precision depend fundamentally on conditions in the ionosphere that alter the paths and properties of radio waves of all frequencies, including Global Positioning System (GPS) signals.
2. Preserve the space environment, in part by pursuing “research and development of technologies and techniques … to mitigate and remove on-orbit debris, reduce hazards, and increase understanding of the current and future debris environment” and by leading “the continued development and adoption of international and industry standards to minimize debris.” Satellite drag is relevant to orbit and reentry prediction and to long-term mitigation of orbital debris. The recent inability, for example, to forecast the demise of the Upper Atmosphere Research Satellite (UARS) spacecraft underscores limitations in current capabilities for modeling and understanding the interaction of Earth-orbiting objects with the upper atmosphere. Space junk now exceeds 22,000 objects larger than a softball (Figure 7.1); collisions are expected to become more frequent (and may have propelled the UARS satellite into a less stable orbit).
2 National Research Council reports Severe Space Weather: Understanding Societal and Economic Impacts: A Workshop Report (2008) and Limiting Future Collision Risk to Spacecraft: NASA’s Meteoroid and Orbital Debris Programs: An Assessment of NASA’s Meteoroid and Orbital Debris Programs (2011), both published by The National Academies Press, Washington, D.C.
3 Committee for Space Weather, Office of the Federal Coordinator for Meteorological Services and Supporting Research, National Space Weather Program Strategic Plan, FCM-P30-2010, August 17, 2010, available at http://www.ofcm.gov/nswp-sp/fcm-p30.htm.
FIGURE 7.1 Snapshot of debris larger than 10 cm in low Earth orbit on May 1, 2001. SOURCE: Hugh Lewis, University of Southampton.
climate of the space environment. Growth in the number of space weather customers since the National Oceanic and Atmospheric Administration (NOAA) initiated a customer subscription service in 2004 (Figure 7.2) is another important indicator of the increasing U.S. need for monitoring and characterization of space weather. Moreover, the number of customers has been growing rapidly despite the deep and long-lasting solar minimum for much of the time period shown.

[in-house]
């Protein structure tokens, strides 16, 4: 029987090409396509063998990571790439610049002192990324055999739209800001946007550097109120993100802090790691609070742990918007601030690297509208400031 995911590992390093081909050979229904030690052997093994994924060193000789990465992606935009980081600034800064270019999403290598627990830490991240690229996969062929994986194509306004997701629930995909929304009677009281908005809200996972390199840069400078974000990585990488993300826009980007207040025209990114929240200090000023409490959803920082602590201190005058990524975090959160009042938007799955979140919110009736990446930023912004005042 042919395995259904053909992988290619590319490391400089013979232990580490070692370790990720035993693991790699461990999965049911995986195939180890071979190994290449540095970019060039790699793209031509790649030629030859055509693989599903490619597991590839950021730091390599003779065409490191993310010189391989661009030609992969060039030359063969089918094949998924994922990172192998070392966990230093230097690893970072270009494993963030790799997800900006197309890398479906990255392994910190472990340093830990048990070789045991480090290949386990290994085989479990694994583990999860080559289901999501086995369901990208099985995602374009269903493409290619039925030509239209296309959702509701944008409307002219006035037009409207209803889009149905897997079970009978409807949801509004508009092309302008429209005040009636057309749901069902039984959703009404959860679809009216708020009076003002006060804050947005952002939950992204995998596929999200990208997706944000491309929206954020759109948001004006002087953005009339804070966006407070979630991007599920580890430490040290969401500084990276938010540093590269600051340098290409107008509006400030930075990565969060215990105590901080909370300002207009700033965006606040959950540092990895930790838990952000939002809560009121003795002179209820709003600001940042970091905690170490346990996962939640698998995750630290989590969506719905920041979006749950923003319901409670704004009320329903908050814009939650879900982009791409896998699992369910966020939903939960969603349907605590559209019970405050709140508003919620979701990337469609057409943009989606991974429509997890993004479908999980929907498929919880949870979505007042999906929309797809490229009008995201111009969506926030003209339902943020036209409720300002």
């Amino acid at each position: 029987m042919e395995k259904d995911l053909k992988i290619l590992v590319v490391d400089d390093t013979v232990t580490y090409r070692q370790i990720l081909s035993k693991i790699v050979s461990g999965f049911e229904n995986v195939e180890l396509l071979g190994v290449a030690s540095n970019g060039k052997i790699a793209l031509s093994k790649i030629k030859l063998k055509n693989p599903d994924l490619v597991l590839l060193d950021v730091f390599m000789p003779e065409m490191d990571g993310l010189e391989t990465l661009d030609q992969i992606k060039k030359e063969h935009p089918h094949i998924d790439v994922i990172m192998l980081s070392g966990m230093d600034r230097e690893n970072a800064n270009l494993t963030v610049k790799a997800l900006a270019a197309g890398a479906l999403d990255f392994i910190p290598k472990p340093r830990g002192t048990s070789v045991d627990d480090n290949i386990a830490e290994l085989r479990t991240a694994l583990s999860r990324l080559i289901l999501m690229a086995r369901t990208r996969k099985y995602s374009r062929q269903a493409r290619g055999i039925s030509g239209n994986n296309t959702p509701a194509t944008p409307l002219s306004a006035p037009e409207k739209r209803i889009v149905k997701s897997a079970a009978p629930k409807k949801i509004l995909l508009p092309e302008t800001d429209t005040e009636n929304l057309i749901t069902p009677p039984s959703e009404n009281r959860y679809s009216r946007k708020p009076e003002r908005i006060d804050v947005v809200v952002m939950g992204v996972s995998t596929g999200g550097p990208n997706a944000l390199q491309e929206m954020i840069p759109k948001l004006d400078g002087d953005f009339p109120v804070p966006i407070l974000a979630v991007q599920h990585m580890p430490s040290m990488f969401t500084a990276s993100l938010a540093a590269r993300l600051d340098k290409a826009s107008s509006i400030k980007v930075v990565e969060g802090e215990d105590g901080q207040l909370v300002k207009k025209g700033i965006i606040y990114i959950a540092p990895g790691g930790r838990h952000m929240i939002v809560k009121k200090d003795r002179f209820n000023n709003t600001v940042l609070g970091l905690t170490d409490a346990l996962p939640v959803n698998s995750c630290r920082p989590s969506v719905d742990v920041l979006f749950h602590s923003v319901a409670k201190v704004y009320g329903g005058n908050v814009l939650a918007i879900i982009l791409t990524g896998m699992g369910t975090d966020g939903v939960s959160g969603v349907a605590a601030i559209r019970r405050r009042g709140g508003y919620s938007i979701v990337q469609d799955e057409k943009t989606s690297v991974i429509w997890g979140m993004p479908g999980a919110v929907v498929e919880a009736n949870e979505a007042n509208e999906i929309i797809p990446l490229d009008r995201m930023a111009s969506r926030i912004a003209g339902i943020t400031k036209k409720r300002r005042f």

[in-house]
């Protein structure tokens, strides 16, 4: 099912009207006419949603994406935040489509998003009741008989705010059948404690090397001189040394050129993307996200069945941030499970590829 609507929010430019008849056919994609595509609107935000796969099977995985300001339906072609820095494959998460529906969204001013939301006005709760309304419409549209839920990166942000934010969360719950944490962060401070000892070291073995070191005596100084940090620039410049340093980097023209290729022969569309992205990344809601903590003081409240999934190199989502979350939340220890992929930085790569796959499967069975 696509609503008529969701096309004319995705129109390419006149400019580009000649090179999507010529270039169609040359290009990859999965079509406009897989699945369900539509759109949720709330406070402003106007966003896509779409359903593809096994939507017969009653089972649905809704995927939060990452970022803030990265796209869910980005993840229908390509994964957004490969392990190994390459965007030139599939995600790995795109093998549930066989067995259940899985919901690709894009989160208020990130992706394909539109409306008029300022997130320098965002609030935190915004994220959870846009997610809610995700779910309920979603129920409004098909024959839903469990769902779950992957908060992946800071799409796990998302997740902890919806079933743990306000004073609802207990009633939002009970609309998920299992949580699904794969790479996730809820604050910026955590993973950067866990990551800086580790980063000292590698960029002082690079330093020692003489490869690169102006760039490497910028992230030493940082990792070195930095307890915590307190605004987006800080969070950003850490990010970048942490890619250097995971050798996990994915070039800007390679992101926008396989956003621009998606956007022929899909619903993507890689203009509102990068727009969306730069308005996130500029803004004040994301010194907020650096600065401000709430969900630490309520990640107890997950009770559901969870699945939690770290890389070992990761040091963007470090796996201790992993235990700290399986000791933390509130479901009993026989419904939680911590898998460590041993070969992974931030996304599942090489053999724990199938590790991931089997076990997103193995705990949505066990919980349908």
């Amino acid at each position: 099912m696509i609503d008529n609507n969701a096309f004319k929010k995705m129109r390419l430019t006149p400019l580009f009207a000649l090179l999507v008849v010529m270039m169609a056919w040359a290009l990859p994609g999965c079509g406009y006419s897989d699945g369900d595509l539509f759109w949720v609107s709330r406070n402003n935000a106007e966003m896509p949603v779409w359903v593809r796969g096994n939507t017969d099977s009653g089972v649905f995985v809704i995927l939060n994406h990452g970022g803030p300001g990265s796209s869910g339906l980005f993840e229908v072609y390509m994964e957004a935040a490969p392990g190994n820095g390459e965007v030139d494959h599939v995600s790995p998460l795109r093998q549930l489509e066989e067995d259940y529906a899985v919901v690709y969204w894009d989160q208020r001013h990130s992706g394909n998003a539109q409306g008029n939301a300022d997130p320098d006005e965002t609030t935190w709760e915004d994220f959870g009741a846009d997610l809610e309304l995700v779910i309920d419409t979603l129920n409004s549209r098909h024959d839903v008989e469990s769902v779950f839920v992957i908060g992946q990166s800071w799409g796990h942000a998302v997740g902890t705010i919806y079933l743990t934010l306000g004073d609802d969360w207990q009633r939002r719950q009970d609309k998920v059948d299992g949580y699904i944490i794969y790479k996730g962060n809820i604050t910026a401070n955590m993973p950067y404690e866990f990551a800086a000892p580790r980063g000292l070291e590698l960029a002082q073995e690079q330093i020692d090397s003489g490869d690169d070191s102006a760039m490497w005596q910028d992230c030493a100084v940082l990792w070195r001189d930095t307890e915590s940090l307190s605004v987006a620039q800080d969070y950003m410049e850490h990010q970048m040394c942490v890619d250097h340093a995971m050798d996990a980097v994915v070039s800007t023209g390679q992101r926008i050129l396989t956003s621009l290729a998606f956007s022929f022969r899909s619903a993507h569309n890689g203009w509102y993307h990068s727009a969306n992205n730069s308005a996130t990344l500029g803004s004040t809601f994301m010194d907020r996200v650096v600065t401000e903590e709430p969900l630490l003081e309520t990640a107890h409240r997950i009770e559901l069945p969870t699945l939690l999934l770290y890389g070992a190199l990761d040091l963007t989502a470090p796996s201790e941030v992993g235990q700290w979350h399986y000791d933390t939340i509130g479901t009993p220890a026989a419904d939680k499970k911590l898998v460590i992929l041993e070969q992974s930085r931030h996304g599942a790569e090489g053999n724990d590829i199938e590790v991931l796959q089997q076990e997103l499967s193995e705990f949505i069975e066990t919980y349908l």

FIGURE 7.2 Number of unique customer subscribers routinely receiving the Space Weather Prediction Center’s space weather services electronically. SOURCE: Updated from E. Hildner, H. Singer, and T. Onsager, Space weather workshop: A catalyst for partnerships, Space Weather 9:S03006, doi:10.1029/2011SW000660, 2011.
U.S. space-based operational environment monitoring, currently based on data collected by NOAA Geostationary Operational Environmental Satellite, NOAA Polar Operational Environmental Satellite (POES), and Department of Defense (DOD) Defense Meteorological Satellites Program (DMSP) satellites, is of recognized fundamental importance to both the space weather operational and the space weather research communities. However, despite the well-documented vulnerability of essential societal, economic, and security services, space environment monitoring remains resource challenged.4 For example, key energetic particle measurements now made by the POES and DMSP spacecraft are not currently slated to continue with the next generation of low-Earth-orbiting weather satellites. To address this and related problems will require, in the survey committee’s view, a National Space Weather Program (NSWP) that is
strengthened through organizational changes and an infusion of resources. The committee also envisions a greater role for NASA in the multiagency NSWP.5